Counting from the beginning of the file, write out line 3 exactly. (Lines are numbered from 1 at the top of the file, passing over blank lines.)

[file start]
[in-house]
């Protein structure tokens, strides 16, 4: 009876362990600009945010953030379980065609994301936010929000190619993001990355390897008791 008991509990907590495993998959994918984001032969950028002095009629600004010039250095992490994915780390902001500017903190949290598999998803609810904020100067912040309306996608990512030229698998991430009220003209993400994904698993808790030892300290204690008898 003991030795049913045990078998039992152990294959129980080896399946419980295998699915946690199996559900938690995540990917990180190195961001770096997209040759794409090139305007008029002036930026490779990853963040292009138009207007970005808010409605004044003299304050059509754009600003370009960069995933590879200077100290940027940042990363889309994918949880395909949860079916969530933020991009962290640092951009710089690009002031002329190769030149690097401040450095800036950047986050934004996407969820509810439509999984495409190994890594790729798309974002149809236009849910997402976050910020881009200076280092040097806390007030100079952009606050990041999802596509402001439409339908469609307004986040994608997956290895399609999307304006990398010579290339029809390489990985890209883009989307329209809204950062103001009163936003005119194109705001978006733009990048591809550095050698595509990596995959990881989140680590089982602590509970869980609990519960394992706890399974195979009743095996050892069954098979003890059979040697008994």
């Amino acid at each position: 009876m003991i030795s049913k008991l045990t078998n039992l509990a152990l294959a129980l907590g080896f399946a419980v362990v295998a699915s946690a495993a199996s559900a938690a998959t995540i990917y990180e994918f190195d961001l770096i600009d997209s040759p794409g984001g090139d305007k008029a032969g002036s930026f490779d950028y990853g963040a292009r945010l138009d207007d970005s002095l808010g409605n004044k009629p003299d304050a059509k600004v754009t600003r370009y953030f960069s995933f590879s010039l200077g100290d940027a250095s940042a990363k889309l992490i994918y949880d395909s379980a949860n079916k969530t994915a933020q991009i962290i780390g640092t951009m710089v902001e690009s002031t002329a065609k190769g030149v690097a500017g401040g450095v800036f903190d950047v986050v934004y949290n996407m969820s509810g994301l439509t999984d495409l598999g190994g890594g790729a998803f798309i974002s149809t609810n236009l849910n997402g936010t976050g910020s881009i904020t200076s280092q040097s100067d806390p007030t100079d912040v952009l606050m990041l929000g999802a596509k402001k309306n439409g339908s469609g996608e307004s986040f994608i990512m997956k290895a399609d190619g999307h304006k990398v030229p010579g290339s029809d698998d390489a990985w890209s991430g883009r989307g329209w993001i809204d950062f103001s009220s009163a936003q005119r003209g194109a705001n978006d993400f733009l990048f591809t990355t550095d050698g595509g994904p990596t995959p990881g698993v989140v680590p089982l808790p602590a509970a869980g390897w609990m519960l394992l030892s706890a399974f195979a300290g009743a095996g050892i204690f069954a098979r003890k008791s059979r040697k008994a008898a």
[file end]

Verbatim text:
């Amino acid at each position: 009876m003991i030795s049913k008991l045990t078998n039992l509990a152990l294959a129980l907590g080896f399946a419980v362990v295998a699915s946690a495993a199996s559900a938690a998959t995540i990917y990180e994918f190195d961001l770096i600009d997209s040759p794409g984001g090139d305007k008029a032969g002036s930026f490779d950028y990853g963040a292009r945010l138009d207007d970005s002095l808010g409605n004044k009629p003299d304050a059509k600004v754009t600003r370009y953030f960069s995933f590879s010039l200077g100290d940027a250095s940042a990363k889309l992490i994918y949880d395909s379980a949860n079916k969530t994915a933020q991009i962290i780390g640092t951009m710089v902001e690009s002031t002329a065609k190769g030149v690097a500017g401040g450095v800036f903190d950047v986050v934004y949290n996407m969820s509810g994301l439509t999984d495409l598999g190994g890594g790729a998803f798309i974002s149809t609810n236009l849910n997402g936010t976050g910020s881009i904020t200076s280092q040097s100067d806390p007030t100079d912040v952009l606050m990041l929000g999802a596509k402001k309306n439409g339908s469609g996608e307004s986040f994608i990512m997956k290895a399609d190619g999307h304006k990398v030229p010579g290339s029809d698998d390489a990985w890209s991430g883009r989307g329209w993001i809204d950062f103001s009220s009163a936003q005119r003209g194109a705001n978006d993400f733009l990048f591809t990355t550095d050698g595509g994904p990596t995959p990881g698993v989140v680590p089982l808790p602590a509970a869980g390897w609990m519960l394992l030892s706890a399974f195979a300290g009743a095996g050892i204690f069954a098979r003890k008791s059979r040697k008994a008898a």